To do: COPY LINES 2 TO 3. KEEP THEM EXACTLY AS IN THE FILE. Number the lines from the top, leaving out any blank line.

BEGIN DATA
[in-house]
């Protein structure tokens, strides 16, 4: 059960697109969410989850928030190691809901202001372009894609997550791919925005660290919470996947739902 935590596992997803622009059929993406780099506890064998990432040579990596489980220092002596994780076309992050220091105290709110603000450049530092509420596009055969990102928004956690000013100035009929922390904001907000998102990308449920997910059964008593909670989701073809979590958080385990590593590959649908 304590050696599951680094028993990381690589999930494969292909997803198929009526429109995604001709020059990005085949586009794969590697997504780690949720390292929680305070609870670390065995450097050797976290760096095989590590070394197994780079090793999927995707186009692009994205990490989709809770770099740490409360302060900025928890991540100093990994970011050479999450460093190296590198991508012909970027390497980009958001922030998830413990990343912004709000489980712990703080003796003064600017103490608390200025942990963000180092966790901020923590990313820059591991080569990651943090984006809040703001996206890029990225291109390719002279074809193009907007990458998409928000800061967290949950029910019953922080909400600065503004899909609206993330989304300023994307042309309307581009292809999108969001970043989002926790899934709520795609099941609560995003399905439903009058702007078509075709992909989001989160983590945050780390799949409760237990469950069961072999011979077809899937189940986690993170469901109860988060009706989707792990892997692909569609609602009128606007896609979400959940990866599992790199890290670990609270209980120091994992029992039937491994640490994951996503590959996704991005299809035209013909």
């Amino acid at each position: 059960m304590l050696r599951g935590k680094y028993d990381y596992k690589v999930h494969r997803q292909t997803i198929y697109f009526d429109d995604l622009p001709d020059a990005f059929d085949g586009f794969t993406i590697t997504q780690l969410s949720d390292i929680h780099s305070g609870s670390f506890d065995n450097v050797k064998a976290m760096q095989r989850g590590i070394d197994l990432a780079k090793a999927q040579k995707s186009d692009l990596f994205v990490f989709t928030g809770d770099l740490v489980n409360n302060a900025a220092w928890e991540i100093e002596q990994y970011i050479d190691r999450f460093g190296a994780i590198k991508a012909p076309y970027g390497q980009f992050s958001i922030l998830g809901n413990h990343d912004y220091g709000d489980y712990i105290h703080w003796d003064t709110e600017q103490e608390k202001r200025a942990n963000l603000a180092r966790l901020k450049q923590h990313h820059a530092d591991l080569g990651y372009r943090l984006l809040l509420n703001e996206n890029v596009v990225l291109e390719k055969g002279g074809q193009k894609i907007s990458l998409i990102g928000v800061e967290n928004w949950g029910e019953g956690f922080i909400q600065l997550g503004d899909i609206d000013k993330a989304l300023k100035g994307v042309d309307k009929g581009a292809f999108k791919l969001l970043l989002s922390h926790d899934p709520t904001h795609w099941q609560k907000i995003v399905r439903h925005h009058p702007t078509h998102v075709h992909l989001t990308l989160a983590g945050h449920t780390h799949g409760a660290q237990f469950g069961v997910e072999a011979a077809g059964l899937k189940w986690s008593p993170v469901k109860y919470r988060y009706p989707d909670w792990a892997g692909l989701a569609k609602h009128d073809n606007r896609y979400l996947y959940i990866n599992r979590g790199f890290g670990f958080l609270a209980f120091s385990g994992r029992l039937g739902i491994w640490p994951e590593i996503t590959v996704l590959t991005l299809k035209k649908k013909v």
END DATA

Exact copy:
């Protein structure tokens, strides 16, 4: 059960697109969410989850928030190691809901202001372009894609997550791919925005660290919470996947739902 935590596992997803622009059929993406780099506890064998990432040579990596489980220092002596994780076309992050220091105290709110603000450049530092509420596009055969990102928004956690000013100035009929922390904001907000998102990308449920997910059964008593909670989701073809979590958080385990590593590959649908 304590050696599951680094028993990381690589999930494969292909997803198929009526429109995604001709020059990005085949586009794969590697997504780690949720390292929680305070609870670390065995450097050797976290760096095989590590070394197994780079090793999927995707186009692009994205990490989709809770770099740490409360302060900025928890991540100093990994970011050479999450460093190296590198991508012909970027390497980009958001922030998830413990990343912004709000489980712990703080003796003064600017103490608390200025942990963000180092966790901020923590990313820059591991080569990651943090984006809040703001996206890029990225291109390719002279074809193009907007990458998409928000800061967290949950029910019953922080909400600065503004899909609206993330989304300023994307042309309307581009292809999108969001970043989002926790899934709520795609099941609560995003399905439903009058702007078509075709992909989001989160983590945050780390799949409760237990469950069961072999011979077809899937189940986690993170469901109860988060009706989707792990892997692909569609609602009128606007896609979400959940990866599992790199890290670990609270209980120091994992029992039937491994640490994951996503590959996704991005299809035209013909």
């Amino acid at each position: 059960m304590l050696r599951g935590k680094y028993d990381y596992k690589v999930h494969r997803q292909t997803i198929y697109f009526d429109d995604l622009p001709d020059a990005f059929d085949g586009f794969t993406i590697t997504q780690l969410s949720d390292i929680h780099s305070g609870s670390f506890d065995n450097v050797k064998a976290m760096q095989r989850g590590i070394d197994l990432a780079k090793a999927q040579k995707s186009d692009l990596f994205v990490f989709t928030g809770d770099l740490v489980n409360n302060a900025a220092w928890e991540i100093e002596q990994y970011i050479d190691r999450f460093g190296a994780i590198k991508a012909p076309y970027g390497q980009f992050s958001i922030l998830g809901n413990h990343d912004y220091g709000d489980y712990i105290h703080w003796d003064t709110e600017q103490e608390k202001r200025a942990n963000l603000a180092r966790l901020k450049q923590h990313h820059a530092d591991l080569g990651y372009r943090l984006l809040l509420n703001e996206n890029v596009v990225l291109e390719k055969g002279g074809q193009k894609i907007s990458l998409i990102g928000v800061e967290n928004w949950g029910e019953g956690f922080i909400q600065l997550g503004d899909i609206d000013k993330a989304l300023k100035g994307v042309d309307k009929g581009a292809f999108k791919l969001l970043l989002s922390h926790d899934p709520t904001h795609w099941q609560k907000i995003v399905r439903h925005h009058p702007t078509h998102v075709h992909l989001t990308l989160a983590g945050h449920t780390h799949g409760a660290q237990f469950g069961v997910e072999a011979a077809g059964l899937k189940w986690s008593p993170v469901k109860y919470r988060y009706p989707d909670w792990a892997g692909l989701a569609k609602h009128d073809n606007r896609y979400l996947y959940i990866n599992r979590g790199f890290g670990f958080l609270a209980f120091s385990g994992r029992l039937g739902i491994w640490p994951e590593i996503t590959v996704l590959t991005l299809k035209k649908k013909v």